The Synthetic Turf Program is largely focused on replacement of existing synthetic fields that are approaching the end of their useful life. At the end of 2013, the County will have twelve synthetic turf fields, including the three fields added in 2011 at Long Bridge Park, the County's first synthetic baseball diamond at Barcroft Park added in 2012 and the community field at Rocky Run Park which will be finished in 2013. The funding for FY2013-FY2022 also identifies the opportunity to convert four grass fields to synthetic turf.  Conversion costs involve installation of synthetic grass, in-fill underground drainage systems, lighting, and site amenities including site furnishings, pathways, landscaping and permanent or portable restrooms as needed. Due to the additional playability of synthetic grass fields, the new synthetic fields would be lighted so that they are available for evening play. 

The Parks and Land Acquistion and Open Space Program funds the acquisition of strategic parcels of park land. Potential acquisition sites are identified in the Public Spaces Master Plan and the Land Acquisition and Preservation Policy (anticipated adoption fall 2012).

The Park Enhancement Grant (PEG) Program enhances parks by providing citizen-initiated projects in a timely manner. The goal of this program is to enable Arlington residents to initiate small capital improvement and beautification projects for parks and recreation facilities in their respective neighborhoods. The PEG Program encourages community involvement and fosters pride by enabling creative improvements in parks and recreation facilities. Community-proposed projects are submitted annually to the Arlington County Park and Recreation Commission for review, who then recommends a list of projects to the County Board for final approval. The current individual project limit is $15,000. Since the program began in 1978, more than 240 projects have been funded. These include projects such as park furniture, pathways, fencing, public art, educational and interpretive signage as well as sports and building amenities.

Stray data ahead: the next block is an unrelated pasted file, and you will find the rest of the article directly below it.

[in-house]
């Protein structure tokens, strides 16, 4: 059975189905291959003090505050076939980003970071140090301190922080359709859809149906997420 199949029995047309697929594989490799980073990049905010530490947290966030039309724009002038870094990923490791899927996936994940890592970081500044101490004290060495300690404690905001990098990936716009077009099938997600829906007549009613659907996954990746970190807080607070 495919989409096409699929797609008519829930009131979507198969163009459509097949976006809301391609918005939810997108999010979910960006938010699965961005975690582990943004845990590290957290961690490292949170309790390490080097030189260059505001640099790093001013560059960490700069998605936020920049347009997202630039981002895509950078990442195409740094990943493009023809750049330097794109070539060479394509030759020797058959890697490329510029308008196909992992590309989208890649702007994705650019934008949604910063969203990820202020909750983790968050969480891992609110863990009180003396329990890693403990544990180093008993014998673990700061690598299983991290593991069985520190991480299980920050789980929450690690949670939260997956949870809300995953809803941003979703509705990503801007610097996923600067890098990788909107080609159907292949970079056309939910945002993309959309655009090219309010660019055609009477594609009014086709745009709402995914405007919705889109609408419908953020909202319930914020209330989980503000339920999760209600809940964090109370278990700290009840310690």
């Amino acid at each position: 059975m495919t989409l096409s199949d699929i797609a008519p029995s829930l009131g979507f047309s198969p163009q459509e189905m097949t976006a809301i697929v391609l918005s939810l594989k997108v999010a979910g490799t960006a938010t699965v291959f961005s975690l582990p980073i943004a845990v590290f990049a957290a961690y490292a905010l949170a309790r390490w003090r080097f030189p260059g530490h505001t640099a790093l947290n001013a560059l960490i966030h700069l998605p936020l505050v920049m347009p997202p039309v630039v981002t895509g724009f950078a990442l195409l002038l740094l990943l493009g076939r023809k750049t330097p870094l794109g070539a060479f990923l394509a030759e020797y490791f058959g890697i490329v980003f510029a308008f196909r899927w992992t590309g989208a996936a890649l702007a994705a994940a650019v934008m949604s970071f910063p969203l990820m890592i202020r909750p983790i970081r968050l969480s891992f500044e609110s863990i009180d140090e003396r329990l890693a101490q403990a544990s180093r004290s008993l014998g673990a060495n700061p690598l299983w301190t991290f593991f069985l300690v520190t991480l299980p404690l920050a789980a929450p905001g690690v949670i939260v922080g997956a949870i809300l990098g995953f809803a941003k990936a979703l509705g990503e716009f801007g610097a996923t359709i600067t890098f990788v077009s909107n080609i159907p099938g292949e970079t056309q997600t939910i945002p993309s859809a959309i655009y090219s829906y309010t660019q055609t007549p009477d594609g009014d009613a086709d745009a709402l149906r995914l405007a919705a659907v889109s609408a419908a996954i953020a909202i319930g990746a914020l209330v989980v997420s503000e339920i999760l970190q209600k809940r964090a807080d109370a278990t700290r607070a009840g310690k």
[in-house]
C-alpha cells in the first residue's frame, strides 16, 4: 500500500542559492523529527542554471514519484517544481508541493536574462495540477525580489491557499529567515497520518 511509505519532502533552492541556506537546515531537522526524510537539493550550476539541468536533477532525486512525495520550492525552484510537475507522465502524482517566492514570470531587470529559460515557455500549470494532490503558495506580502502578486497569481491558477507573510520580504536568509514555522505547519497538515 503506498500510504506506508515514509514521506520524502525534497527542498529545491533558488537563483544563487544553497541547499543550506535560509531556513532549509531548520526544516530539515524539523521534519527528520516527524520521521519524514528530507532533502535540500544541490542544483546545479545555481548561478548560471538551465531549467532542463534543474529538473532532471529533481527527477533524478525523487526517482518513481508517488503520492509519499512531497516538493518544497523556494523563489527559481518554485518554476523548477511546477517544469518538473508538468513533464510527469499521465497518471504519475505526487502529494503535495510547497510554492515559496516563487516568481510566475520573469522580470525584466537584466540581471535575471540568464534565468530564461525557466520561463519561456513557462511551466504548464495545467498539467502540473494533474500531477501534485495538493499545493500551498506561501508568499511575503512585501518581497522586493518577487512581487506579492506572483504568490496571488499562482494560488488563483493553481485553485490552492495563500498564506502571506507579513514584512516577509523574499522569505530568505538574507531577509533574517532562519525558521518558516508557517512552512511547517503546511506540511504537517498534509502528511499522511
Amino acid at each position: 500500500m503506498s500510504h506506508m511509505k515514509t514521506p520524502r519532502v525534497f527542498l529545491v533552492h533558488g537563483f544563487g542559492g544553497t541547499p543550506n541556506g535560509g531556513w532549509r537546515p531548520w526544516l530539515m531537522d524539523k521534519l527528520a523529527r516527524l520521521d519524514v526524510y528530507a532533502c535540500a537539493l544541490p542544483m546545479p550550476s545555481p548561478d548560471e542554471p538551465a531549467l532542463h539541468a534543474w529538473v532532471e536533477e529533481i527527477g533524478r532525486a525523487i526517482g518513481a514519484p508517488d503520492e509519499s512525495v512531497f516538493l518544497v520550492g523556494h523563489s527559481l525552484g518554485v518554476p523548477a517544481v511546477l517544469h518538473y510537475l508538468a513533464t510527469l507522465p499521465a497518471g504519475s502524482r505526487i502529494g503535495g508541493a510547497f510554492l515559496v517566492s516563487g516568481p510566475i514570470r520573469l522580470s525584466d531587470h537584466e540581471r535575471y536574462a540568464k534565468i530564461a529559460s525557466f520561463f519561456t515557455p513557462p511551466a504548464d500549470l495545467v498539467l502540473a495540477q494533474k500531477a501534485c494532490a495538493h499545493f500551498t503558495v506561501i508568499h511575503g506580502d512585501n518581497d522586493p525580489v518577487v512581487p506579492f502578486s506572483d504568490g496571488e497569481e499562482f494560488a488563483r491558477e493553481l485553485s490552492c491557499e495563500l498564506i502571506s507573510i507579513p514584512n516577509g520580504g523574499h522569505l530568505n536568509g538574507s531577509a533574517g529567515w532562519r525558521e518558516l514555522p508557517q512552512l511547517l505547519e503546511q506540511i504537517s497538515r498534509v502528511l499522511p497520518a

Transportation and Metro:

From the CIP:

Transportation: The FY 2013-2022 Transportation Capital Improvement Plan (CIP) represents a balanced program of transportation projects that continues Arlington County’s commitment to developing, maintaining and managing a multimodal transportation system that emphasizes travel choice and equal access for all users. Over the next ten years, Arlington plans to invest over $981 million in a range of capital improvements that seek to enhance the quality of life and economic well-being of its residents, workers, and visitors. The CIP program was developed using a prioritization process that reflects the goals and objectives set forth in Arlington’s Master Transportation Plan and other County planning efforts. The first six years of the current proposed CIP total $798.2 million, compared to a six-year program in the prior CIP totaling $387.8 million. The increase is due to primarily to increased and accelerated streetcar costs as well as inclusion of projects that are currently underway.

The centerpiece of the current Transportation CIP is the inclusion of streetcars in the Route 1 and Columbia Pike areas of the County. These are a continuation of community building in the County, which began approximately 50 years ago with the planning and development of the Rosslyn-Ballston corridor. While providing funding for two streetcars, the proposed CIP strives to provide a balanced program that also includes funding for bus transit, the County-wide Fiber Project, Metro station access improvements, bridge maintenance and major rebuilds, parking enhancements, pedestrian and bicycle improvements, street lights and signals, and parking meters. For the first time, the paving program is included in the transportation section of the CIP. (In past years, this program was included in General Government Maintenance Capital.)

Funding for the transportation CIP program activities comes from a balance of state and federal sources and is supplemented by local sources. The two primary sources of local revenues for this program are the Transportation Capital Fund (TCF) (formerly known as the Transportation Investment Fund) and Crystal City, Potomac Yard, Pentagon City Tax Increment Financing (TIF). The TCF has been the primary source of funding for the transportation program since it was adopted by the County Board in 2008. It is funded by an additional real estate tax on industrial and commercial properties for transportation initiatives; the rate is currently set at $0.125 per $100 of assessed value. Based on current cashflow projections, the plan assumes issuance in FY 2014 of revenue bonds supported by the TCF to pay for Columbia Pike street improvements and streetcar.